NAT DMZ to LAN works but...



  • Hello i have a Pfsense with 3 Interfaces: WAN, LAN, DMZ.

    I have one Server in DMZ and it need enable communication with Web Server in LAN Network.

    DMZ Server: 172.16.50.10
    LAN SERVER: 10.50.50.10 (Hide with NAT IP 172.16.50.222, using proxy ARP)

    I create NAT and Rules (I Try Manual or Automatic) in DMZ, but Firewall permit traffic to NAT IP and Real IP too.

    It is normal? i canno't hide traffic to Real IP from DMZ? I preffer to hide Real IP.

    Enable two traffics, example:

    172.16.50.10 --> 172.16.50.222:80
    172.16.50.10 --> 10.50.50.10:80

    Thank's a lot


  • LAYER 8 Global Moderator

    Just do a outbound nat using your lan interface with source the dmz. This is called a source nat.. It would be a outbound nat on the lan interface.

    For the life of me can not see a use case for doing this though... Would you mind explaining what you this accomplishes exactly? Other than circumvention of a host firewall on the lan box.



  • @johnpoz Thanks for your Answer.

    For example I have a server in DMZ Front to Internet, some people enter to a webpage in this server from internet ( inbound traffic).

    Sometimes, this server need to communicate to another host or server in LAN network, for example to query a DataBase server or web service, that it is not in the same DMZ net.

    For do this, i hide real IP host in LAN over another "virtual IP in this case a NAT" or another IP from the same DMZ subnet for security. If DMZ server is compromise, all connections in server only "appears" to communite to the same Network segment of DMZ.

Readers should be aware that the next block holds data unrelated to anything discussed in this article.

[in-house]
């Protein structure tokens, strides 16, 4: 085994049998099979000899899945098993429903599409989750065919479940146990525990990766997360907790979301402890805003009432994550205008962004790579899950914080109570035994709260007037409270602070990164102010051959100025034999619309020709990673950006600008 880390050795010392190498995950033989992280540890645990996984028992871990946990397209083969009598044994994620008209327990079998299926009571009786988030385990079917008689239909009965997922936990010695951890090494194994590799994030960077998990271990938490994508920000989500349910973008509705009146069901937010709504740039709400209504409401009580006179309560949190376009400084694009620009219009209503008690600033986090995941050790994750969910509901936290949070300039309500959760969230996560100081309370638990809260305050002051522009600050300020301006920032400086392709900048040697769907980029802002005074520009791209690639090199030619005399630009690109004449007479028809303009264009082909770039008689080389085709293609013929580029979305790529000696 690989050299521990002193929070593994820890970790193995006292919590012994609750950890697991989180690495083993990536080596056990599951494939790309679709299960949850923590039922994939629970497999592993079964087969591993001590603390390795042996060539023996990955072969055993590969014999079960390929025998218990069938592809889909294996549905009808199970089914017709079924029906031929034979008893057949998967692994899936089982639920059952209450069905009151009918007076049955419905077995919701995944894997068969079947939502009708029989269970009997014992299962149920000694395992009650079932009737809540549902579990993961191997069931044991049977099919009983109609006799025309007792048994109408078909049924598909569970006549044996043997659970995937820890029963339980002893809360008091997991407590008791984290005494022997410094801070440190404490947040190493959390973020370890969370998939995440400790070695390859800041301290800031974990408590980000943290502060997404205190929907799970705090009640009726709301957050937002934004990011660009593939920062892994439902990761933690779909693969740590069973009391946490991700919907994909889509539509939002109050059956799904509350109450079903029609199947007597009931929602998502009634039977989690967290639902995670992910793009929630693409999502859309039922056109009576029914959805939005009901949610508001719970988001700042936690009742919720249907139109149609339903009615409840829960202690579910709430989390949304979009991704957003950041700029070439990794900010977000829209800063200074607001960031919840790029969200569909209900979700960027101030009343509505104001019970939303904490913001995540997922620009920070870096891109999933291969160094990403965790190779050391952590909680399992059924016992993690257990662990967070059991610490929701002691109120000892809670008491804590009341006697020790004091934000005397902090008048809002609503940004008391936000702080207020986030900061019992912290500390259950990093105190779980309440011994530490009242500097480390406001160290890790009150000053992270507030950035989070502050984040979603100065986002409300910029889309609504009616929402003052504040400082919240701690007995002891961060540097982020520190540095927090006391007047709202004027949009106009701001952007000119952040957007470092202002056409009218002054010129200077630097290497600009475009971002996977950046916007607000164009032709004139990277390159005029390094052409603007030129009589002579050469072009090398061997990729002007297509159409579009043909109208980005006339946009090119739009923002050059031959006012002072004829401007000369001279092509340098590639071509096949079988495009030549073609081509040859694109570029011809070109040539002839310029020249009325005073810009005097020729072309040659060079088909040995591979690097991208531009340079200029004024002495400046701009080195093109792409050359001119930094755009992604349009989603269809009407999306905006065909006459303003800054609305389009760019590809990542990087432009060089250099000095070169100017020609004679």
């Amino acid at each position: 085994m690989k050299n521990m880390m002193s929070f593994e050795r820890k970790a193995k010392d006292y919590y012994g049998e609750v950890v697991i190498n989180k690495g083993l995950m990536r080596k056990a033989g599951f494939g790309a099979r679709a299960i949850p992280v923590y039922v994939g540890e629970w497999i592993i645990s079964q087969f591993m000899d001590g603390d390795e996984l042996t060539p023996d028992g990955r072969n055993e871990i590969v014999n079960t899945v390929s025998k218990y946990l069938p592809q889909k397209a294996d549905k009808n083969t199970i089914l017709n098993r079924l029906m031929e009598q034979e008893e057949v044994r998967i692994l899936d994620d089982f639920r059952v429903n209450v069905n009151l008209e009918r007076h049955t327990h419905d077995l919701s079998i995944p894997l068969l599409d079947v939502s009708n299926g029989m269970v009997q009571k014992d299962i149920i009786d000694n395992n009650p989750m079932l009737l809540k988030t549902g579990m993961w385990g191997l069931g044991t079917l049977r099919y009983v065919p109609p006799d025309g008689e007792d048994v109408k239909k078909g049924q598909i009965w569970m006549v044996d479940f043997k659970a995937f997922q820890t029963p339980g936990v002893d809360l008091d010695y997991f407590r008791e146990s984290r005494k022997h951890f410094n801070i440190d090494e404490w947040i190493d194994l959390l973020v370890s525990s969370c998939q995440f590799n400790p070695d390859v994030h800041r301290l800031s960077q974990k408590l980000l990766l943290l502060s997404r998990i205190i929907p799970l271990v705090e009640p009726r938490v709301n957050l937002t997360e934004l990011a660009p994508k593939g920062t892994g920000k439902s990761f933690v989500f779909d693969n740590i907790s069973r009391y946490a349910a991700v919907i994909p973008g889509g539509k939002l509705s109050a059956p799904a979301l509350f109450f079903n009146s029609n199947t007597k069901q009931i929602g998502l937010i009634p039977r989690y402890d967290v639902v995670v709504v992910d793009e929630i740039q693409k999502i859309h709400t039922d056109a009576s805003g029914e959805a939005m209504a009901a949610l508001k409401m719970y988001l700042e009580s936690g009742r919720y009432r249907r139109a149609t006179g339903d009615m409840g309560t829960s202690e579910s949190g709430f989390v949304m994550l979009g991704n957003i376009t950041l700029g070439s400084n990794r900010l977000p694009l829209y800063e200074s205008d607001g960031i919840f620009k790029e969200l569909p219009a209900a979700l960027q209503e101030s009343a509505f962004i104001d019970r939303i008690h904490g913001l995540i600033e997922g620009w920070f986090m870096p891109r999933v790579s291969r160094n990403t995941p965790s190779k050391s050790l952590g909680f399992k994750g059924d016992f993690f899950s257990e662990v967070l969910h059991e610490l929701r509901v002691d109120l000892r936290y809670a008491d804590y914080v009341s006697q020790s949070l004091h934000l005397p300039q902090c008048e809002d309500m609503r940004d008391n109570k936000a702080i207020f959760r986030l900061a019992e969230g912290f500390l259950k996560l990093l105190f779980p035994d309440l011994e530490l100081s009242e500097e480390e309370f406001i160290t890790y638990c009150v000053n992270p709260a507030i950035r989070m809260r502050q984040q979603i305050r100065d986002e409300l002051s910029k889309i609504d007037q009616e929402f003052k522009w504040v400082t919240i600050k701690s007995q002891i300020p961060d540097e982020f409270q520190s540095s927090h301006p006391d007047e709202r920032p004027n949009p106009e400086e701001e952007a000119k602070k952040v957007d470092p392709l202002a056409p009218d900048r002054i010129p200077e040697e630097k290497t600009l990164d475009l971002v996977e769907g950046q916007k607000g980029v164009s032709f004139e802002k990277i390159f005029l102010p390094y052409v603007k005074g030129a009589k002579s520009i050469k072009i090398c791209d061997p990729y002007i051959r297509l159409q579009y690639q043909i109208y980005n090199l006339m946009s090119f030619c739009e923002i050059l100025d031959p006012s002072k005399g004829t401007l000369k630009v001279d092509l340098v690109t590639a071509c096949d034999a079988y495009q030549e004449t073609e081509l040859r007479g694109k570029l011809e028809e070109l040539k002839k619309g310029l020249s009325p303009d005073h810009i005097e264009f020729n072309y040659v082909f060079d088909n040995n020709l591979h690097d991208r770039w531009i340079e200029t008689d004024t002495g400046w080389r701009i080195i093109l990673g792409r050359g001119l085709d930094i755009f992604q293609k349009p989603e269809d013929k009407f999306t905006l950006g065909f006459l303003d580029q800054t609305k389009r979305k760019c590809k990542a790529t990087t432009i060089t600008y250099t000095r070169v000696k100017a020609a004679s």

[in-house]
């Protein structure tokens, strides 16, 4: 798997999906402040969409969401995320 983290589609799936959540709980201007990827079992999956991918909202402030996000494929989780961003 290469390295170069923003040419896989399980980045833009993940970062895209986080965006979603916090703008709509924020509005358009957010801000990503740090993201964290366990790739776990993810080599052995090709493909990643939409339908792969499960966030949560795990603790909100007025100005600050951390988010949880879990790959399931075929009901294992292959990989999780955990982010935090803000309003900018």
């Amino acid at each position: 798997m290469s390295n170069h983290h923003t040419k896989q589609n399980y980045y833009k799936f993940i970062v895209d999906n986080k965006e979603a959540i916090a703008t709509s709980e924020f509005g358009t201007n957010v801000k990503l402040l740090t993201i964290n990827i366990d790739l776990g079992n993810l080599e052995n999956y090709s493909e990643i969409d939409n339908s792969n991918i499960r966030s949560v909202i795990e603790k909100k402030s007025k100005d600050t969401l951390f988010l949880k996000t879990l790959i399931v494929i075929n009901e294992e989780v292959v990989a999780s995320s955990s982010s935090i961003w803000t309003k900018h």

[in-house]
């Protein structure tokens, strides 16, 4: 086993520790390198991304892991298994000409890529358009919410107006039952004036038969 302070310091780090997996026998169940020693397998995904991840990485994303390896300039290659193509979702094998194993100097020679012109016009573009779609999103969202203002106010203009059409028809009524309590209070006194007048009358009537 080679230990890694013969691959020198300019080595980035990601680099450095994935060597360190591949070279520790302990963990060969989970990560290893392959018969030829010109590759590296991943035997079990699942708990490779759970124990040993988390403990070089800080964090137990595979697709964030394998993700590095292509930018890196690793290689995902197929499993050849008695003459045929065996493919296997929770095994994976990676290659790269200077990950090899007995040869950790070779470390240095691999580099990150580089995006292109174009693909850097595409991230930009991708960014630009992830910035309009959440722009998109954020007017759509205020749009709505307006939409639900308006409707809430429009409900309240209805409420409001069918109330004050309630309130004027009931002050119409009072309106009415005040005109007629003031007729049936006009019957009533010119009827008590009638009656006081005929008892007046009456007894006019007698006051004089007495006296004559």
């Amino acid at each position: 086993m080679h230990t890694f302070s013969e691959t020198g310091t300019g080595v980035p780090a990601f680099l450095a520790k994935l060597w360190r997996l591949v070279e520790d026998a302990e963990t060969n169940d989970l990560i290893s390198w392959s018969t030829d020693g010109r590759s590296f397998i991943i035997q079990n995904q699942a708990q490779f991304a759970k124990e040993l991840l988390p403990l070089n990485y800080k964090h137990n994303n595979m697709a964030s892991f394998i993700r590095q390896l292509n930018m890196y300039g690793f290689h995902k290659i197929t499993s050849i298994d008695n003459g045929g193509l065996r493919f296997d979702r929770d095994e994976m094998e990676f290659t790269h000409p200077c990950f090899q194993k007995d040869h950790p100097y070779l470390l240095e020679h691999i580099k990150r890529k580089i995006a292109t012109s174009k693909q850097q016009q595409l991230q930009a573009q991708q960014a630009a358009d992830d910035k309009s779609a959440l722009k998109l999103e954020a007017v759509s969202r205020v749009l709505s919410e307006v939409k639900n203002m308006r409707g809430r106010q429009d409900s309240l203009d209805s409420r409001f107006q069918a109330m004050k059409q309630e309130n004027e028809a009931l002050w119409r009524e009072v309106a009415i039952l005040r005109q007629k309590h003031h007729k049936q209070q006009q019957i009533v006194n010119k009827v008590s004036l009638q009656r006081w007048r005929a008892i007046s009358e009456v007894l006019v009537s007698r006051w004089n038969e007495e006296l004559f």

I try to test outbound NAT in LAN like your recommendation.

    Thanks ( sorry for my English, i Speak Spanish)

    Oscar.


  • LAYER 8 Global Moderator

    @OscaRCR said in NAT DMZ to LAN works but...:

    connections in server only "appears" to communite to the same Network segment of DMZ.

    That is not a nat, that is a port forward...And again see zero point to this... So you have a server in vlan A, and it needs to talk to something int vlan B.. .So let it via a firewall rule - what do you think you get from hiding anything?

    Sill don't see the point here? If you want dmz to talk to DB, then open up what 1433 to LAN from DMZ with simple firewall rule.

    setup.jpg

    That is your setup? Why can can 10.50 not see that traffic is coming from 172.16? Why can not 172.16 not want to talk to 10.50.50.10?? Why would he use a different IP for the IP of the DB?

    Just block all traffic from DMZ to LAN, except for port 1433 (your db port(s)..



  • @johnpoz Thanks for your Help.

    The scheme is similar like your image.

    Well, i know that is port forward, simply i want to "hide" Real IP, it is all.

    Off course i could permit traffic without change IP host in LAN and it works.

    Oscar.


  • LAYER 8 Global Moderator

    @OscaRCR said in NAT DMZ to LAN works but...:

    i want to "hide" Real IP, it is all.

    For what possible reason?? It just make zero sense... Its a rfc1918 address... There just is NO reason to try and hide it or nat it... There just isn't --- what do you think it gets you other then PITA and more complexity? It sure any sort of added security..